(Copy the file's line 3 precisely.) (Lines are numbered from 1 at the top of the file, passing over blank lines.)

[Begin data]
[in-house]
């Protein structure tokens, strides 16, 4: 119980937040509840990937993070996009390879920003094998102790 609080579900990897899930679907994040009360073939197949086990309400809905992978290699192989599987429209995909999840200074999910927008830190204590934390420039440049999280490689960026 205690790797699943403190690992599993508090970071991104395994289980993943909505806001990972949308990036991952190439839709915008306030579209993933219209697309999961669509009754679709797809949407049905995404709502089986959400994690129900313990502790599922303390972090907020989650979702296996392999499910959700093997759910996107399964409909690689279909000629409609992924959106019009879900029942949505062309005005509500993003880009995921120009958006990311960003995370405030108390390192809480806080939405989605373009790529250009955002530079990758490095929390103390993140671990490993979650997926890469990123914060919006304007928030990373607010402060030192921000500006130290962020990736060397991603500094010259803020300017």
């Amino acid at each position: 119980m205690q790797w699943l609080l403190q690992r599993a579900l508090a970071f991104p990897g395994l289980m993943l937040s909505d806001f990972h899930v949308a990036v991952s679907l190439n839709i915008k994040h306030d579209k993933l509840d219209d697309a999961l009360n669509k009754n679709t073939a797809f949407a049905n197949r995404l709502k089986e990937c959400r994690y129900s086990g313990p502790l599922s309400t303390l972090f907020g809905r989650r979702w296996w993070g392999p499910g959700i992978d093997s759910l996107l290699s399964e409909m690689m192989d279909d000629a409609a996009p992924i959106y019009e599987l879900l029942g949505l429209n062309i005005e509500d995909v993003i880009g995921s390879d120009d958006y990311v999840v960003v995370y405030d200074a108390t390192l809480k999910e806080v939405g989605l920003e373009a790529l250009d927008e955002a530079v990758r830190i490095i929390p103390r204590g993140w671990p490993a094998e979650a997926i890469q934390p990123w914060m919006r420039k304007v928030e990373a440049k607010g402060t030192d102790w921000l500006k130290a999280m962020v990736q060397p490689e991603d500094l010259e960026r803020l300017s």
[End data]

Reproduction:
């Amino acid at each position: 119980m205690q790797w699943l609080l403190q690992r599993a579900l508090a970071f991104p990897g395994l289980m993943l937040s909505d806001f990972h899930v949308a990036v991952s679907l190439n839709i915008k994040h306030d579209k993933l509840d219209d697309a999961l009360n669509k009754n679709t073939a797809f949407a049905n197949r995404l709502k089986e990937c959400r994690y129900s086990g313990p502790l599922s309400t303390l972090f907020g809905r989650r979702w296996w993070g392999p499910g959700i992978d093997s759910l996107l290699s399964e409909m690689m192989d279909d000629a409609a996009p992924i959106y019009e599987l879900l029942g949505l429209n062309i005005e509500d995909v993003i880009g995921s390879d120009d958006y990311v999840v960003v995370y405030d200074a108390t390192l809480k999910e806080v939405g989605l920003e373009a790529l250009d927008e955002a530079v990758r830190i490095i929390p103390r204590g993140w671990p490993a094998e979650a997926i890469q934390p990123w914060m919006r420039k304007v928030e990373a440049k607010g402060t030192d102790w921000l500006k130290a999280m962020v990736q060397p490689e991603d500094l010259e960026r803020l300017s």